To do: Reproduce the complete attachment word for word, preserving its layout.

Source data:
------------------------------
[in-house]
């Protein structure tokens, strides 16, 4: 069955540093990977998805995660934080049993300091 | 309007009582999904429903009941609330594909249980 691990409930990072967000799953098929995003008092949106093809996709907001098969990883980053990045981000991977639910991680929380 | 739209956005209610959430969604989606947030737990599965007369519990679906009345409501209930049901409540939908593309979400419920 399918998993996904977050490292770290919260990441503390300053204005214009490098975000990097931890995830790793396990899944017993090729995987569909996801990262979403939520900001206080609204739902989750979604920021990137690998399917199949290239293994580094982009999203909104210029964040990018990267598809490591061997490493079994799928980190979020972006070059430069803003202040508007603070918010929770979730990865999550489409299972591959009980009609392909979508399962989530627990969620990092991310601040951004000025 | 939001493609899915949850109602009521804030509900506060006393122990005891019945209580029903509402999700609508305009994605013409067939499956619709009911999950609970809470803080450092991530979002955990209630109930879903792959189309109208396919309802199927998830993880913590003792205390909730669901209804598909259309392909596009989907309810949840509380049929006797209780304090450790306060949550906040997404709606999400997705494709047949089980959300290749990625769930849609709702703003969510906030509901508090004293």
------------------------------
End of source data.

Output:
[in-house]
């Protein structure tokens, strides 16, 4: 069955540093990977998805995660934080049993300091 | 309007009582999904429903009941609330594909249980 691990409930990072967000799953098929995003008092949106093809996709907001098969990883980053990045981000991977639910991680929380 | 739209956005209610959430969604989606947030737990599965007369519990679906009345409501209930049901409540939908593309979400419920 399918998993996904977050490292770290919260990441503390300053204005214009490098975000990097931890995830790793396990899944017993090729995987569909996801990262979403939520900001206080609204739902989750979604920021990137690998399917199949290239293994580094982009999203909104210029964040990018990267598809490591061997490493079994799928980190979020972006070059430069803003202040508007603070918010929770979730990865999550489409299972591959009980009609392909979508399962989530627990969620990092991310601040951004000025 | 939001493609899915949850109602009521804030509900506060006393122990005891019945209580029903509402999700609508305009994605013409067939499956619709009911999950609970809470803080450092991530979002955990209630109930879903792959189309109208396919309802199927998830993880913590003792205390909730669901209804598909259309392909596009989907309810949840509380049929006797209780304090450790306060949550906040997404709606999400997705494709047949089980959300290749990625769930849609709702703003969510906030509901508090004293």